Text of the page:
Press release | Feb. 10, 2016

Congo must not abandon chance to improve mining law and combat poverty

Democratic Republic of Congo’s decision today to abandon reform of its mining law means that the country is missing a crucial opportunity to improve the governance of its mining sector and dramatically help reduce poverty across the country, Global Witness said today.

Congo’s Mines Minister told investors that the country has abandoned plans to update its mining law, according to Bloomberg. The Congolese government has been negotiating changes to its outdated 2002 law since 2012, meaning that four years of reform efforts have been scrapped. The decision comes just nine months before presidential elections are due to be held that could lead to Congo’s first peaceful transition of power.

Congo is the world’s largest cobalt producer and Africa’s largest copper producer. It possesses trillions of dollars of mineral wealth but corruption and mismanagement have diverted vast sums away from the public treasury and into the hands of militia leaders and wealthy elites. Congo’s 80 million people, most of whom live in extreme poverty, see little benefit. The country has suffered from cyclical violence over the last two decades, in part fuelled by competition over mineral wealth.

“Weak regulation of the mining sector means that Congo’s government does not have the revenues to pay for the schools, hospitals and roads that the population desperately needs. Scrapping the effort to reform this law is a huge missed opportunity in a country where, if managed well, revenues from mining could offer a critical route out of poverty and contribute to stability,” said Nathaniel Dyer, Congo team leader at Global Witness. “Congo’s government appears to have caved in to industry pressure to maintain the cosy fiscal terms and lax regulations governing Congo’s mining sector.”

Despite strong growth in recent years, Congo’s mining sector has been undermined by poor governance that has lost the country huge mining revenues. Between 2010 and 2012 a series of five opaque mining deals with anonymous offshore companies linked to a friend of President Joseph Kabila cost the state at least $1.36 billion – twice the country’s annual health and education spending combined. In eastern Congo up to 98 percent of artisanal gold production is smuggled out of the country, again losing Congo millions of dollars in tax revenues that could be spent on public works.  Weak rules and a lack of enforcement have facilitated these losses.

Discussions on the revision of the mining law involved international legal consultants and a series of large consultation meetings in the capital Kinshasa. NGOs and the private sector had agreed on some reforms. A draft new law from March 2015 had included promising albeit vague new language on the publication of contracts, a transparent tender process, and the disclosure of beneficial ownership information. The government has now inexplicably abandoned all of this.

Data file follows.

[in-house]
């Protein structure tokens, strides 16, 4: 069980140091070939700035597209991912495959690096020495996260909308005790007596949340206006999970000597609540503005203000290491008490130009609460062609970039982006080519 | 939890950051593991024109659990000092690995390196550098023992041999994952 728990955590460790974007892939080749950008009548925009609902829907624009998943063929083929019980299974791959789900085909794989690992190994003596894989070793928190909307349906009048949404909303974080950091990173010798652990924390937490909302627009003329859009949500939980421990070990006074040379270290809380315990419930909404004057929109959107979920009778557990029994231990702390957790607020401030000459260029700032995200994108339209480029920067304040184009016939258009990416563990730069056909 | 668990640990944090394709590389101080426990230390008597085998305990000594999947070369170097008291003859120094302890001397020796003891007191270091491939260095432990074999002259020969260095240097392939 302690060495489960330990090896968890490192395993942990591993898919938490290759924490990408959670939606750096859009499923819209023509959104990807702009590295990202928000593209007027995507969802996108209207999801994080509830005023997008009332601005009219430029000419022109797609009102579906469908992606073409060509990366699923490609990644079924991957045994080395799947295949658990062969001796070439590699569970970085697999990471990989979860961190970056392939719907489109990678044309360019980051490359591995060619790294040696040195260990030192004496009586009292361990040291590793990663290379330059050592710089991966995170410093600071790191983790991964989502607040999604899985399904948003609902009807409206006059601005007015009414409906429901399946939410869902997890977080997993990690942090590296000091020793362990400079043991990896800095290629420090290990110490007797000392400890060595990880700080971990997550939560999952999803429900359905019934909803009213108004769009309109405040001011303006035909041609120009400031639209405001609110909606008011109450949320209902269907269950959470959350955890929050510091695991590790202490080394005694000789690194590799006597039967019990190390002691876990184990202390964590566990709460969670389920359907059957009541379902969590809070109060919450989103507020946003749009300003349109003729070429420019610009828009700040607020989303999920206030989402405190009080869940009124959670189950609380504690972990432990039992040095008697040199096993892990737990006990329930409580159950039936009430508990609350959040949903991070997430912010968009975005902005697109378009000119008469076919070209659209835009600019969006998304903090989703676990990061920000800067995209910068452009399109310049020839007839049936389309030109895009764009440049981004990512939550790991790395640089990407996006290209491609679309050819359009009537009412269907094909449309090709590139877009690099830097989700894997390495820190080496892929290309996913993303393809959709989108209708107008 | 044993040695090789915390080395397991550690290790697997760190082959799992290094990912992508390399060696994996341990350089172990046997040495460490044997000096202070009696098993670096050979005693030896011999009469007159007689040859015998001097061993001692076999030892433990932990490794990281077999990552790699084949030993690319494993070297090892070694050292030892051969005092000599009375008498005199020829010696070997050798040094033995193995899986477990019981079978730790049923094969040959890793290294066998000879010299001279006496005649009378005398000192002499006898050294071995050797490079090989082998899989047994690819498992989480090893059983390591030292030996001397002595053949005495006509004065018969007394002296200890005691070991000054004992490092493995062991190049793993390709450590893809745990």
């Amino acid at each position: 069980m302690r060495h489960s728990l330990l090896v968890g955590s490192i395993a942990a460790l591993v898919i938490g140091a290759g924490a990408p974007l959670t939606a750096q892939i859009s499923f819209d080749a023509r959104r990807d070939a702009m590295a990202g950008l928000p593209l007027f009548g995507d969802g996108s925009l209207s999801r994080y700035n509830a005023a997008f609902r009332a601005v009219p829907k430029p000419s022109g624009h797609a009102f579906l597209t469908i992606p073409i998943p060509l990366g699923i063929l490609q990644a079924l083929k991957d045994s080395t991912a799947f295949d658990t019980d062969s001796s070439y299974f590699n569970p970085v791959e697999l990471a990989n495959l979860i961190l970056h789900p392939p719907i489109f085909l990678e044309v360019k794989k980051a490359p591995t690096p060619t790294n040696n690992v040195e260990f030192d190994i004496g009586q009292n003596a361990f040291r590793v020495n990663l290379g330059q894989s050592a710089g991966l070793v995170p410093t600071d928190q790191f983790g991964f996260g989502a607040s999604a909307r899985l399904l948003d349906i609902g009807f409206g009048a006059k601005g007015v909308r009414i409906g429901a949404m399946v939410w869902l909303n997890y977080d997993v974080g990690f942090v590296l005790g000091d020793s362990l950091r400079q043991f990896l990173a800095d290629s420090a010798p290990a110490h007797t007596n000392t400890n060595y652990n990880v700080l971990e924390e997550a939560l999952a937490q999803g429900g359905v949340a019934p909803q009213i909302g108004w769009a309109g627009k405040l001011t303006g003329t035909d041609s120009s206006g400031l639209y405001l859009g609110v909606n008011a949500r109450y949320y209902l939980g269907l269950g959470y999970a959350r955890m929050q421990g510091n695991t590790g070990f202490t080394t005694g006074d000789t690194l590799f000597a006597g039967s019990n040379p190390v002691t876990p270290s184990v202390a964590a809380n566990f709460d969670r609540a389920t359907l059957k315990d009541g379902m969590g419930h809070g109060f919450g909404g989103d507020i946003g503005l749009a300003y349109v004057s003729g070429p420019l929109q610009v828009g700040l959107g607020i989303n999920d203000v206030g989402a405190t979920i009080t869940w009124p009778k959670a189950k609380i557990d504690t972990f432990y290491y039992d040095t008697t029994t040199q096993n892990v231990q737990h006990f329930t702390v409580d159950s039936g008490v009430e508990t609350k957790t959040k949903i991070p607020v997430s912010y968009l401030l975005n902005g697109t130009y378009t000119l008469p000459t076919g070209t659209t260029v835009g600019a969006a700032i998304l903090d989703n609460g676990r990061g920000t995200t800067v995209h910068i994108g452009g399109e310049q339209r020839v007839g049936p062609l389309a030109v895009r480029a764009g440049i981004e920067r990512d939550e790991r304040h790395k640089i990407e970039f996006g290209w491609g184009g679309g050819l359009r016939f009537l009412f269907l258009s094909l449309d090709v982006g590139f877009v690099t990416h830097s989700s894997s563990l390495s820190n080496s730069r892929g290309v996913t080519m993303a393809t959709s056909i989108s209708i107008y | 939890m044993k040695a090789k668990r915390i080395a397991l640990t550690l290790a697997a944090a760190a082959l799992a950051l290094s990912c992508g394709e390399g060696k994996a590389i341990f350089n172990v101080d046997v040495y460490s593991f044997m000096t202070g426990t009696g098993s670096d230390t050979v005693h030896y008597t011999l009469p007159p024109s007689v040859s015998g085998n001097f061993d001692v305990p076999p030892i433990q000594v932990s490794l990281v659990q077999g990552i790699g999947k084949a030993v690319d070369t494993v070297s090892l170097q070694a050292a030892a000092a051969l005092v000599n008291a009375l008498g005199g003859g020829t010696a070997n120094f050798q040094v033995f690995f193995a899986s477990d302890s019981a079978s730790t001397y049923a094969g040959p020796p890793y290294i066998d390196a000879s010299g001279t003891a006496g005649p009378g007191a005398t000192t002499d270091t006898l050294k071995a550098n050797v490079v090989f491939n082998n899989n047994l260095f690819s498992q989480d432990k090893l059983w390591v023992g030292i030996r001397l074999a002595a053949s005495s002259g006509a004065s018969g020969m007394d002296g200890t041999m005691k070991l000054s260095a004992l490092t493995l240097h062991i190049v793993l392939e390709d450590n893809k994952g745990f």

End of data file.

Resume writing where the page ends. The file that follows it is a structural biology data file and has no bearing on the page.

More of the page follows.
“Congo cannot afford to stick with a system that allows multi-million dollar deals to be struck in secret, rather than by open tender, and the real owners of mining rights to hide behind anonymous companies. The government must reverse this decision and resume consultations on a new law that will ensure that mining revenues benefit the Congolese people,” said Dyer.



  • Nathaniel Dyer

Notes to editor:

  1. A draft law was submitted to parliament in March 2015 but swiftly withdrawn, Global Witness commented on this law. The press release can be found here:
  2. Global Witness’s analysis of the most recent proposed changes to the mining law can be found here:
  3. In its final 2013 report, the United Nations Group of Experts on Democratic Republic of Congo estimated that 98 percent of Congo’s 2013 artisanal gold production was smuggled abroad.
  4. Presidential elections are slated to take place in the country in November but may be postponed. Congolese opposition groups accuse President Kabila of attempting to stay beyond his constitutionally-permitted two terms in power.
  5. The current mining law does not include provisions for mandatory public tenders or for beneficial ownership details to be revealed. At the moment, the law does not guarantee the publication of mining contracts. Instead this is stipulated by a Prime Minister’s decree [arrêté], which could be withdrawn at any time.
  6. Congo lost over $1.36 billion in five secret deals around 2010 and 2012 where some of Congo’s prize mining assets were sold cheaply without public tender to offshore companies, the real owners of which are unknown:
  7. Congo’s current mining legislation dates from 2002 when the country was emerging from the Second Congo War.

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